Model-based architecture (MDA) or model-based development is an idea that to me comes from the automotive field. To, it means that you use some tool that is capable of modeling both a computer controller system and the environment being controlled to create a simulation world where computer control and environment meet and the characteristics of the controller can be ascertained quickly. The key is to not have to convert controller algorithms to concrete code, and not have to run concrete code on concrete hardware against physical prototypes to test the controllers. Today, this seems to be applied to many fields where you are creating control systems (automotive, aviation, robotics). The tools are math-based like MatLab and LabView, along with special programming environments based on UML and StateCharts.
What is interesting is that most of these tools are graphical in nature. And they do seem to work quite well, which is quite surprising given the otherwise poor record of graphical programming as opposed to text-based programming. There were a pile of graphical programming environments in the 1980’s, none of which amounted to much. What survived and prospered were the good old text-based languages like C, C++, Java, VisualBasic, etc. In practice, it seems like it is very hard to beat sequential text when it is time to actual get code working. More efficient programming seems to boil down to having to write less text and having text which is easier to write (for example, dynamic typing, rich libraries, garbage collection, and other modern language features that remove intellectual burdens from the programmer).
But graphics do seem to work for domain-specific cases (like control engineering or signal processing), especially for data-flow-style problems. And for abstract architecture work. So there has to be something to it… but what?
Now I read a blog post by Frank Schirrmeister at Synopsys who points out something quite interesting that I had not quite thought about before:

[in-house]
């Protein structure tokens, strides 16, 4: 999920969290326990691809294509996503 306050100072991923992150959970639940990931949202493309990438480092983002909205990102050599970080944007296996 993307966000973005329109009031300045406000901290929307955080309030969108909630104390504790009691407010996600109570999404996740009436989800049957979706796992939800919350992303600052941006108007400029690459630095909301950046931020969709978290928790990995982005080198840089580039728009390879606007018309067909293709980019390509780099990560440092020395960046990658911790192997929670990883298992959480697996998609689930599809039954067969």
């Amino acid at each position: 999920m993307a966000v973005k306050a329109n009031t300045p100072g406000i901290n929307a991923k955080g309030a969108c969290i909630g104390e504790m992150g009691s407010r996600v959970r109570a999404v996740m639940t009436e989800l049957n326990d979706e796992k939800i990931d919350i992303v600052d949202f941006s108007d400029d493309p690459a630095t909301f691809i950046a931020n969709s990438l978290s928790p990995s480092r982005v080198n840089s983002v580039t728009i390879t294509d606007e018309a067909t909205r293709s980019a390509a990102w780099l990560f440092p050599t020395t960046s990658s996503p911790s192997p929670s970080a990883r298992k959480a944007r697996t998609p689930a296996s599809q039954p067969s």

So my conclusion for now is that in refinement from one abstraction level to the next more detailed one, graphical refinement will work fine. However, when being at a specific abstraction level, textual entry using an expressive language is more elegant than graphical design entry.
Does this make sense? I am looking forward to your thoughts and comments!
That actually would seem to agree with my observations over the years. I think I would also add the note that graphics do not work well in being as general as text-based languages. For example, doing counted loops in graphical notations, it usually ends up being plain contorted. Maybe because the actual act of looping back in a sequential flow is really not particularly graphical in practice. Another example is fan-out. One of the best examples I have seen of this problem is actually owned by Synopsys nowadays… I have seen some examples of the old Virtio “MagicC” language where you have a decision box and then tens of arrows to different function boxes based on the address entered… just painful. For something like that, a plain list of text is so much more powerful. Once you have thousands of different addresses to decode, graphics only hide the essentials.
But Frank’s observation really is telling here: it would seem that once you are at a particular level of detail and really have to sit down and get code to work, text works the best. However, we must recognize that in much design practice, we do have a long exploration and design phase first where graphics definitely help and code will just lock you down unnecessarily.
So there is a place for both, I guess.